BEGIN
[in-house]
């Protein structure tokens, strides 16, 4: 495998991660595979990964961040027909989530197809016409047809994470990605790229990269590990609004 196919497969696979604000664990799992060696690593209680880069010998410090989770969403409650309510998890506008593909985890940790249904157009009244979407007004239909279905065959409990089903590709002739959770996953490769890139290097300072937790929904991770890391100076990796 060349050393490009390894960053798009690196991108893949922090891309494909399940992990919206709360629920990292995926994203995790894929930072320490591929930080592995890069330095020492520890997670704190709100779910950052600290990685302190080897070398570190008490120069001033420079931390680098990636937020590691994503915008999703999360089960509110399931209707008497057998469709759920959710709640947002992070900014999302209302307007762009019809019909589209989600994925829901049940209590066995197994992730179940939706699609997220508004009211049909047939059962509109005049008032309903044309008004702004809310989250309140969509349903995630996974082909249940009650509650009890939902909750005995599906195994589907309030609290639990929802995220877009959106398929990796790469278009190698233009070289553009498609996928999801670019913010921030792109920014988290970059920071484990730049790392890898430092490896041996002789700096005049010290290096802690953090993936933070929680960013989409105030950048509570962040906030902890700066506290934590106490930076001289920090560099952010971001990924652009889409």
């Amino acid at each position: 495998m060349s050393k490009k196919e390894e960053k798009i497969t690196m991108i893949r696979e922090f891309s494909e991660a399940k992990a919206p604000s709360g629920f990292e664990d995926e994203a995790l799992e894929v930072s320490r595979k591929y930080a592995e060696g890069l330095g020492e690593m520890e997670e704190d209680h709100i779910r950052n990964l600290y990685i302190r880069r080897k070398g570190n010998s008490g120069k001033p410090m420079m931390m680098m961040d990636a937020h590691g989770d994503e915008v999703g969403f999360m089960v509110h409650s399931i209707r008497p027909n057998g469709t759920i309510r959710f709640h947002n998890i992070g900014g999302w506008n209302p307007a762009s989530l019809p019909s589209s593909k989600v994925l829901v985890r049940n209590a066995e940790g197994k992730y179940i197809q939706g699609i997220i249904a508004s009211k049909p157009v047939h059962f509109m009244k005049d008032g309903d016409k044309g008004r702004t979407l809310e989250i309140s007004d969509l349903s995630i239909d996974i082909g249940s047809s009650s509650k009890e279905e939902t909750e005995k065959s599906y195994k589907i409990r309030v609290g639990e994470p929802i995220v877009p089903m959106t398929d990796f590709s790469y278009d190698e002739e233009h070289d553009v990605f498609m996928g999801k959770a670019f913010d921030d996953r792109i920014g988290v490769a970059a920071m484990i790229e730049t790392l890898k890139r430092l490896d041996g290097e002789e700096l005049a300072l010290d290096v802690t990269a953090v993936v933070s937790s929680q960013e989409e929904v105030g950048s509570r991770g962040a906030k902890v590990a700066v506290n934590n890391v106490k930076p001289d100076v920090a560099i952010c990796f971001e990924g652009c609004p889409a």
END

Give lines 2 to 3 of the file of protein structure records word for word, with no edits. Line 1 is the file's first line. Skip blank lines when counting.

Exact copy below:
């Protein structure tokens, strides 16, 4: 495998991660595979990964961040027909989530197809016409047809994470990605790229990269590990609004 196919497969696979604000664990799992060696690593209680880069010998410090989770969403409650309510998890506008593909985890940790249904157009009244979407007004239909279905065959409990089903590709002739959770996953490769890139290097300072937790929904991770890391100076990796 060349050393490009390894960053798009690196991108893949922090891309494909399940992990919206709360629920990292995926994203995790894929930072320490591929930080592995890069330095020492520890997670704190709100779910950052600290990685302190080897070398570190008490120069001033420079931390680098990636937020590691994503915008999703999360089960509110399931209707008497057998469709759920959710709640947002992070900014999302209302307007762009019809019909589209989600994925829901049940209590066995197994992730179940939706699609997220508004009211049909047939059962509109005049008032309903044309008004702004809310989250309140969509349903995630996974082909249940009650509650009890939902909750005995599906195994589907309030609290639990929802995220877009959106398929990796790469278009190698233009070289553009498609996928999801670019913010921030792109920014988290970059920071484990730049790392890898430092490896041996002789700096005049010290290096802690953090993936933070929680960013989409105030950048509570962040906030902890700066506290934590106490930076001289920090560099952010971001990924652009889409």
């Amino acid at each position: 495998m060349s050393k490009k196919e390894e960053k798009i497969t690196m991108i893949r696979e922090f891309s494909e991660a399940k992990a919206p604000s709360g629920f990292e664990d995926e994203a995790l799992e894929v930072s320490r595979k591929y930080a592995e060696g890069l330095g020492e690593m520890e997670e704190d209680h709100i779910r950052n990964l600290y990685i302190r880069r080897k070398g570190n010998s008490g120069k001033p410090m420079m931390m680098m961040d990636a937020h590691g989770d994503e915008v999703g969403f999360m089960v509110h409650s399931i209707r008497p027909n057998g469709t759920i309510r959710f709640h947002n998890i992070g900014g999302w506008n209302p307007a762009s989530l019809p019909s589209s593909k989600v994925l829901v985890r049940n209590a066995e940790g197994k992730y179940i197809q939706g699609i997220i249904a508004s009211k049909p157009v047939h059962f509109m009244k005049d008032g309903d016409k044309g008004r702004t979407l809310e989250i309140s007004d969509l349903s995630i239909d996974i082909g249940s047809s009650s509650k009890e279905e939902t909750e005995k065959s599906y195994k589907i409990r309030v609290g639990e994470p929802i995220v877009p089903m959106t398929d990796f590709s790469y278009d190698e002739e233009h070289d553009v990605f498609m996928g999801k959770a670019f913010d921030d996953r792109i920014g988290v490769a970059a920071m484990i790229e730049t790392l890898k890139r430092l490896d041996g290097e002789e700096l005049a300072l010290d290096v802690t990269a953090v993936v933070s937790s929680q960013e989409e929904v105030g950048s509570r991770g962040a906030k902890v590990a700066v506290n934590n890391v106490k930076p001289d100076v920090a560099i952010c990796f971001e990924g652009c609004p889409a």